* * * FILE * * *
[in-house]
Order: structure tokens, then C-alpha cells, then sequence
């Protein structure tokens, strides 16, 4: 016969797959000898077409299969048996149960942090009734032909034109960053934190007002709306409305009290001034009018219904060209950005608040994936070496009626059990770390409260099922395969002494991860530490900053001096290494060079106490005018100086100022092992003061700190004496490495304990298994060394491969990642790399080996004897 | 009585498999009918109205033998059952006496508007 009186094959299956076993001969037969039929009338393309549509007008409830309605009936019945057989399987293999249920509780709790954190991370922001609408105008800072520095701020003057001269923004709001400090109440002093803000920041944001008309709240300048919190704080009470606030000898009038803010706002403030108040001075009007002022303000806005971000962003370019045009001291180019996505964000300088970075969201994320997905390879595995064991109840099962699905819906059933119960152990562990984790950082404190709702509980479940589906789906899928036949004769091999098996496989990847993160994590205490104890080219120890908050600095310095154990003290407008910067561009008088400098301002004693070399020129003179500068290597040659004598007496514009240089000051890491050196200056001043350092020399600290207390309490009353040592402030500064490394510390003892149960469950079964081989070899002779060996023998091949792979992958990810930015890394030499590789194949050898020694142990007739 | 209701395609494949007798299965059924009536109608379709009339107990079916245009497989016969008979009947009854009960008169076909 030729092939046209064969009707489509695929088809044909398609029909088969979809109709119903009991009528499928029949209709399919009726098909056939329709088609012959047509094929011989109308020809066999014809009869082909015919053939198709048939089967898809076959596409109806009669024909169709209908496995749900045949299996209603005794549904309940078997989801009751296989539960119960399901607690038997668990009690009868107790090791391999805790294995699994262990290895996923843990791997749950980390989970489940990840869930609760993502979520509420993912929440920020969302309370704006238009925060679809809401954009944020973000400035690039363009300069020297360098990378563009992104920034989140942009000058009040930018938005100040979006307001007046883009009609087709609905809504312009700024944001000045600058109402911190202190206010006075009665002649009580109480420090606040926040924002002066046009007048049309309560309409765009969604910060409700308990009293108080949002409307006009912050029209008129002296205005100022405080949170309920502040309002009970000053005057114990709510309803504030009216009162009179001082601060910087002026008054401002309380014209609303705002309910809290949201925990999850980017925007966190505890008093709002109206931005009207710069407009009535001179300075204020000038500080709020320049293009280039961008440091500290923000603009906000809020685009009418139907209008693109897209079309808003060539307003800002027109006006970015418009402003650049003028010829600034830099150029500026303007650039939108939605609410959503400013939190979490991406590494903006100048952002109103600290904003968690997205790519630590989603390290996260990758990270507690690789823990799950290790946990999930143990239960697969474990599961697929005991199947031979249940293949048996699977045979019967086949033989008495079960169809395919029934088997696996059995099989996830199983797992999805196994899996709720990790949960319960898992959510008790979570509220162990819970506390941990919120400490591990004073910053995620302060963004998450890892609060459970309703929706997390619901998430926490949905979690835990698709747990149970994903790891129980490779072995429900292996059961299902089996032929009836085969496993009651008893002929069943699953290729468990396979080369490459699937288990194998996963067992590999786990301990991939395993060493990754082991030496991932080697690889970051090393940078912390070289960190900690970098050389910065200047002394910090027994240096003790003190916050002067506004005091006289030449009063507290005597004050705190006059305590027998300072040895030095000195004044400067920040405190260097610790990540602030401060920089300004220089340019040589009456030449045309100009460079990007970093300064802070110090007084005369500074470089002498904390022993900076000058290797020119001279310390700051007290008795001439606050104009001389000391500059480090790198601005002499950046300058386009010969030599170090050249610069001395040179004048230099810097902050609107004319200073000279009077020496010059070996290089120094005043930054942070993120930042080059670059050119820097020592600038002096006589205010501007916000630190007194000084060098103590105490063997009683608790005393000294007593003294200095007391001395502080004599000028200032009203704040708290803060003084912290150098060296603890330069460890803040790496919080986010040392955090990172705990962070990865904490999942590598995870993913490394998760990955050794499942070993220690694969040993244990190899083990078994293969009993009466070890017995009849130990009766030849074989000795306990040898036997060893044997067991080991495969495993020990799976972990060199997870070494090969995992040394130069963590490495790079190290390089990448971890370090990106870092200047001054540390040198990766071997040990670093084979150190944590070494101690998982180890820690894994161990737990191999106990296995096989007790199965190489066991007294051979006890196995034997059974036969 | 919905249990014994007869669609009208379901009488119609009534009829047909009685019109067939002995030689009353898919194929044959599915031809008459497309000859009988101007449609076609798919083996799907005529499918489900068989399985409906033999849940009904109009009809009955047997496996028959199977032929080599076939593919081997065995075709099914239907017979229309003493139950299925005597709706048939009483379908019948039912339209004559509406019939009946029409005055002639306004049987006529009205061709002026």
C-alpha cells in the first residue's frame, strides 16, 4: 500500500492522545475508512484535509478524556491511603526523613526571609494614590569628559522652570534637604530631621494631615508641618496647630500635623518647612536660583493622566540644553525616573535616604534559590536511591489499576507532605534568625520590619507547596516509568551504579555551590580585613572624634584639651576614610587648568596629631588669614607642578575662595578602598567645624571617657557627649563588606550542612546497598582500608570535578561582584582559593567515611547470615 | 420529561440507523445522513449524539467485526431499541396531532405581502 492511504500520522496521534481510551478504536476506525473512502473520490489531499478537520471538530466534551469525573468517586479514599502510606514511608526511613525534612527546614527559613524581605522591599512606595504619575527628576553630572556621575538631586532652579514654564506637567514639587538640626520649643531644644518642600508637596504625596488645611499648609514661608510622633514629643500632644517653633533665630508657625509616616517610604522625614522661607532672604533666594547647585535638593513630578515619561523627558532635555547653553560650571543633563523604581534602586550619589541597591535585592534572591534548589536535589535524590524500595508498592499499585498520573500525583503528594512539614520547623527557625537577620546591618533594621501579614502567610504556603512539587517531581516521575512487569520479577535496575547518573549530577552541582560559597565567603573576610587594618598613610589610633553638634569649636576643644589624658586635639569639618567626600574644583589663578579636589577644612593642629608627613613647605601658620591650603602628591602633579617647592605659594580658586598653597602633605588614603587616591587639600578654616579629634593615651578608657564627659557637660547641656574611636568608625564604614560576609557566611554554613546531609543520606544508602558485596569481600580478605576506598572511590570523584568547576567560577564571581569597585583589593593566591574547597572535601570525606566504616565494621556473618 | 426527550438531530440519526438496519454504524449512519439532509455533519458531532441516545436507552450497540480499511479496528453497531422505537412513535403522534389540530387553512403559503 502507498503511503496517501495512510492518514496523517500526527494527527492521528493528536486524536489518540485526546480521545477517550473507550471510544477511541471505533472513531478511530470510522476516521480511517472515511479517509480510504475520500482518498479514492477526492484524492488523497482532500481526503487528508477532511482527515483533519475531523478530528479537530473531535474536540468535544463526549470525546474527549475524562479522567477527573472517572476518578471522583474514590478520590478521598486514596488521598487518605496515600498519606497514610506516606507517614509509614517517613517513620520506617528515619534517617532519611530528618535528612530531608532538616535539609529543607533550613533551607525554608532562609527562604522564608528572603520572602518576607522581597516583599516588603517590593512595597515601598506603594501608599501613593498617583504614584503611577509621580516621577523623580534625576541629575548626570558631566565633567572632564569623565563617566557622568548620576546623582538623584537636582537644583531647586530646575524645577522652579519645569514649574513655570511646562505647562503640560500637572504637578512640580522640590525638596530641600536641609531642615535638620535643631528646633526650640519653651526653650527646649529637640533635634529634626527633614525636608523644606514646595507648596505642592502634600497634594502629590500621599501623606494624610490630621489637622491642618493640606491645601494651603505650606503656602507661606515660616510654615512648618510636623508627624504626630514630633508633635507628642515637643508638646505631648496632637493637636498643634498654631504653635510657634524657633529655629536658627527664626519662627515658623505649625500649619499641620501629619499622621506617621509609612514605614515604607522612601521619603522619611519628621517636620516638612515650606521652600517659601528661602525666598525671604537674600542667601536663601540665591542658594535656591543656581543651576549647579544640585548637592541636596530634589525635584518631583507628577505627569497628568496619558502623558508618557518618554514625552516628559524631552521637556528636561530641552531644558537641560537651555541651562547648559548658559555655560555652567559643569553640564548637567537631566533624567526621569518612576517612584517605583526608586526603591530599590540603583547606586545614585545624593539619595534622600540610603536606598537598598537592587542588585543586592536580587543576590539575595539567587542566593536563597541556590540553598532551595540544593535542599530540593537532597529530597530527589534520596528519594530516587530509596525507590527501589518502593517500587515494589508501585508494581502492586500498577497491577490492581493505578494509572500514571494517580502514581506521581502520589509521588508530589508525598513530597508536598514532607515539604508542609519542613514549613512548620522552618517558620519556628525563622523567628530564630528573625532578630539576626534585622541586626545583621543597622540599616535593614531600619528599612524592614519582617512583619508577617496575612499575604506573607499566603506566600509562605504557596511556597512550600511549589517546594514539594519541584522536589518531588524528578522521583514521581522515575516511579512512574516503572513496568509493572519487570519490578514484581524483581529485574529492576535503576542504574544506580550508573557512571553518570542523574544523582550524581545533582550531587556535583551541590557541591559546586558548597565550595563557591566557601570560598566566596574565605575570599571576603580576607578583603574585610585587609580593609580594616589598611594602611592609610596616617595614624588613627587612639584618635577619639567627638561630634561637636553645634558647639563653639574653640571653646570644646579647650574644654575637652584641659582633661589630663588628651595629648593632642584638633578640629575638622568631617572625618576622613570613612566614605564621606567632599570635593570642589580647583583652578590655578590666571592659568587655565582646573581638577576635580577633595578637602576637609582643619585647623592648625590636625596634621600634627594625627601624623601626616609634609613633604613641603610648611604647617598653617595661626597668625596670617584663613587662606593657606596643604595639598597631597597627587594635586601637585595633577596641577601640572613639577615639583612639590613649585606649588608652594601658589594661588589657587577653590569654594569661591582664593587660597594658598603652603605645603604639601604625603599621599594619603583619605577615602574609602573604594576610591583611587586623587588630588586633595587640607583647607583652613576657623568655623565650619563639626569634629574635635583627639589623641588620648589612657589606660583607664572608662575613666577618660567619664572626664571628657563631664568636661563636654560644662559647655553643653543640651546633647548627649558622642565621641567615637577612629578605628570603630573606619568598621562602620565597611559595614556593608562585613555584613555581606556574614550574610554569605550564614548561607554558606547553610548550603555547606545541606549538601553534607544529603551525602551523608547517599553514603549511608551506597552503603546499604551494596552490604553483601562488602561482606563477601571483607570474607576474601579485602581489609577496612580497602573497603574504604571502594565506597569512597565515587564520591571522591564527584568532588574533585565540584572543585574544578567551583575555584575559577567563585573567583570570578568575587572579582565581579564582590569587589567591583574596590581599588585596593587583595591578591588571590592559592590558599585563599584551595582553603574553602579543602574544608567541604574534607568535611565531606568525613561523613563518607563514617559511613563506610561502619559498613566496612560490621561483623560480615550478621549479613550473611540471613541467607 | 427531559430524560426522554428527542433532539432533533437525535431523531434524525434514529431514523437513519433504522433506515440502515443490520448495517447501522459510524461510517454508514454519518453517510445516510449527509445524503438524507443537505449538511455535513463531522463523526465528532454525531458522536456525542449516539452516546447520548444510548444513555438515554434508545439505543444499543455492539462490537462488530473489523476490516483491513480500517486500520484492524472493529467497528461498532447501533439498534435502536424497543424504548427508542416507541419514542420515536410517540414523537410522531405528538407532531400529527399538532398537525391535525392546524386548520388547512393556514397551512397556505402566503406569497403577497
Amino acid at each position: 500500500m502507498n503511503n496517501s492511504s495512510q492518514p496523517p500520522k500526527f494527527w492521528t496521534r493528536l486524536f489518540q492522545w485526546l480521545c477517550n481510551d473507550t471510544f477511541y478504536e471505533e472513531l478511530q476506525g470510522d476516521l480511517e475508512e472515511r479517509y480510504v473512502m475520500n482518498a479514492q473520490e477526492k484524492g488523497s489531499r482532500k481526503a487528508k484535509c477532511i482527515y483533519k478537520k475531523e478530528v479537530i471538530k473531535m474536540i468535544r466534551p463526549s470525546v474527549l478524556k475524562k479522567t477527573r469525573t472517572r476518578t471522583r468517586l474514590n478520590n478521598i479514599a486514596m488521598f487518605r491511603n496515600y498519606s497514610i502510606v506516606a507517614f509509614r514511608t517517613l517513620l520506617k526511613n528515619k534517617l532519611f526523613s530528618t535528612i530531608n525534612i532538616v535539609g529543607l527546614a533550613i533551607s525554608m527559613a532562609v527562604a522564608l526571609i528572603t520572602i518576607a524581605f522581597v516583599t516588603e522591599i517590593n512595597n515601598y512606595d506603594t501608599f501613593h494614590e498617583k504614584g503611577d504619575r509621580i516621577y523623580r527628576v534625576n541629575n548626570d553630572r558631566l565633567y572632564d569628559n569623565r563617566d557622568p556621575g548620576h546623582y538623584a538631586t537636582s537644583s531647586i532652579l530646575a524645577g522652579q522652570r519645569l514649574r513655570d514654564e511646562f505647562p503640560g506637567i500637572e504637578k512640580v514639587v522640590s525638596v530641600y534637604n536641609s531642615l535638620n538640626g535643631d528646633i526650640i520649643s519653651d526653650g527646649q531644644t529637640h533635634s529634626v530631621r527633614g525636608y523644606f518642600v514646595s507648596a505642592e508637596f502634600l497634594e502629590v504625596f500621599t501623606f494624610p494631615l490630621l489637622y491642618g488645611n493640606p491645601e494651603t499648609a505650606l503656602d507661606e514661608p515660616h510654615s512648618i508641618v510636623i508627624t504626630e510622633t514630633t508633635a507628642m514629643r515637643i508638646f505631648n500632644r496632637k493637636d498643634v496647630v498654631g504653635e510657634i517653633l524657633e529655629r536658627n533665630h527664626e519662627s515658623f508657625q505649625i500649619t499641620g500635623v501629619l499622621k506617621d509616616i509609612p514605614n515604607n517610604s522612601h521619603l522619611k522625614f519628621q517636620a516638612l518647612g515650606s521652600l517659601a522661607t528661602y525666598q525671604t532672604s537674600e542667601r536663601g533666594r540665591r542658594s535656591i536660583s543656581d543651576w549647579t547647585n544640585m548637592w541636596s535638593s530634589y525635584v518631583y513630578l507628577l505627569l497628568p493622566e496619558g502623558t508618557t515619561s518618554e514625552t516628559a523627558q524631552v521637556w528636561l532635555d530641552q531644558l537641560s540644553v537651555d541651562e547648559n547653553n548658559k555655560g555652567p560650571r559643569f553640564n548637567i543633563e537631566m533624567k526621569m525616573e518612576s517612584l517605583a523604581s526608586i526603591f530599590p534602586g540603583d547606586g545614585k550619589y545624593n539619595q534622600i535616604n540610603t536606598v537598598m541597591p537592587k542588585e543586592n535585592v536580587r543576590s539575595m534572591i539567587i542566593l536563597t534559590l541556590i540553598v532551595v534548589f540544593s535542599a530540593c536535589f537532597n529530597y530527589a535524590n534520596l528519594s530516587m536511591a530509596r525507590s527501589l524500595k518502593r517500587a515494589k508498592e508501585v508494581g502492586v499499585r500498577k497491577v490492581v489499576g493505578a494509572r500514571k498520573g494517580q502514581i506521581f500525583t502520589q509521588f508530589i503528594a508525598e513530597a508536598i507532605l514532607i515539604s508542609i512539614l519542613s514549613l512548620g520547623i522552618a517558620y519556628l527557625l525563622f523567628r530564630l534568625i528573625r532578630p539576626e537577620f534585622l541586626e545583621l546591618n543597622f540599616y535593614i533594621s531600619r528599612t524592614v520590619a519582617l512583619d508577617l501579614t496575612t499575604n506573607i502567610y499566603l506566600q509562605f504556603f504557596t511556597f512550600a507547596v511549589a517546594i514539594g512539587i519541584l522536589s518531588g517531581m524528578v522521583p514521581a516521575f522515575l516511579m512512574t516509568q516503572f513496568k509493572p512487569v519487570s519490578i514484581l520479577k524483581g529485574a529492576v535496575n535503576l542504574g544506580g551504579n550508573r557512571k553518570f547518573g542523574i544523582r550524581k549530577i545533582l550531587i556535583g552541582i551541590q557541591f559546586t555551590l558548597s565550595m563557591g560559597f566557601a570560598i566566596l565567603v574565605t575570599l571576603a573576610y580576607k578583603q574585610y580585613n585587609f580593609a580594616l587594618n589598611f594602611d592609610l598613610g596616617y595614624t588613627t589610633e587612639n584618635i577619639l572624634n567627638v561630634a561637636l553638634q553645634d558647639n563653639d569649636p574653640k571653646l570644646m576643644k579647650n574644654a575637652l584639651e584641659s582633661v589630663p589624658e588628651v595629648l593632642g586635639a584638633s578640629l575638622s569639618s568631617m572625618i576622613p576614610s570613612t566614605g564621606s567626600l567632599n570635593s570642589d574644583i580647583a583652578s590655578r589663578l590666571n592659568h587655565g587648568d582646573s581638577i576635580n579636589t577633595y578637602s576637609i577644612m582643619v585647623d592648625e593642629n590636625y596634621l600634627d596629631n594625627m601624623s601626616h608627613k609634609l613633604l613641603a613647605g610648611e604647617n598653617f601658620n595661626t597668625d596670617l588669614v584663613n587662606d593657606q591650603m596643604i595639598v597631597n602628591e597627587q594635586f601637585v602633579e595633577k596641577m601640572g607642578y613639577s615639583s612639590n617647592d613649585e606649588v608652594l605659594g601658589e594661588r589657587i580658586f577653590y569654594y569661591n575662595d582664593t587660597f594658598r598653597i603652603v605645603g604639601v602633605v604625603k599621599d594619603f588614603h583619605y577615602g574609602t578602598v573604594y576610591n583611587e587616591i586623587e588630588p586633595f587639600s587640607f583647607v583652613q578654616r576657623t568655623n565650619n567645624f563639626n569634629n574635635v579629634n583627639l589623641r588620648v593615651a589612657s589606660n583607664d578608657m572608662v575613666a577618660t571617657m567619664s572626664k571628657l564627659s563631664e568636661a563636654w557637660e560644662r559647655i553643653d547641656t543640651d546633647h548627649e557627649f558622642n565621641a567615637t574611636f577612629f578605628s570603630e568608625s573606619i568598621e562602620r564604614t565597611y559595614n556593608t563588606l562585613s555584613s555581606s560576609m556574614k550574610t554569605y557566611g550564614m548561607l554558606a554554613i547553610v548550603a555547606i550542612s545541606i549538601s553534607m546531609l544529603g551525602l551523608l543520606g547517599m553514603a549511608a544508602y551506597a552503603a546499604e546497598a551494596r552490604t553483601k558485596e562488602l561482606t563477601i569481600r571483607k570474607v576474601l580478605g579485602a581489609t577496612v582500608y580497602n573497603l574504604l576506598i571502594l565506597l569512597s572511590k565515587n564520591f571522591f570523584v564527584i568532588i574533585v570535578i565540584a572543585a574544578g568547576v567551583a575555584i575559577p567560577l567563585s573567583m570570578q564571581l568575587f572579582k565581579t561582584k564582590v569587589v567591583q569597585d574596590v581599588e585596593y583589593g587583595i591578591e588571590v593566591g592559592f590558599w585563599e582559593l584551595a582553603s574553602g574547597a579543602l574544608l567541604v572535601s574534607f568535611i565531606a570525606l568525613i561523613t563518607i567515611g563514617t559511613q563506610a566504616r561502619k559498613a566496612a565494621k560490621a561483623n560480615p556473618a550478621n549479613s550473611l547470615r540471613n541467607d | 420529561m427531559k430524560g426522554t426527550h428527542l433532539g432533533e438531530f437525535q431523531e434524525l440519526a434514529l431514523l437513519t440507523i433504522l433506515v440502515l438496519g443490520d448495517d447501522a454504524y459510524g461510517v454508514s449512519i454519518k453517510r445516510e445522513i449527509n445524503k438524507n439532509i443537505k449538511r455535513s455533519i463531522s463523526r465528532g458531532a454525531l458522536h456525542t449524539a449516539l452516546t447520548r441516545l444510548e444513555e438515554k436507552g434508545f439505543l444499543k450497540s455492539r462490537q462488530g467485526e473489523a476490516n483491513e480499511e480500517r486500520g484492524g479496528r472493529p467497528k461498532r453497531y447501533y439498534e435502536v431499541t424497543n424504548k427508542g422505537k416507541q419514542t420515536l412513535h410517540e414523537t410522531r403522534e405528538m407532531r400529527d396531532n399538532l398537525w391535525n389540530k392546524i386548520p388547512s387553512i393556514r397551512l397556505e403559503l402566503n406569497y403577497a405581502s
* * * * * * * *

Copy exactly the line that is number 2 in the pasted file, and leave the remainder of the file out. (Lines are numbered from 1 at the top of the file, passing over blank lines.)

Order: structure tokens, then C-alpha cells, then sequence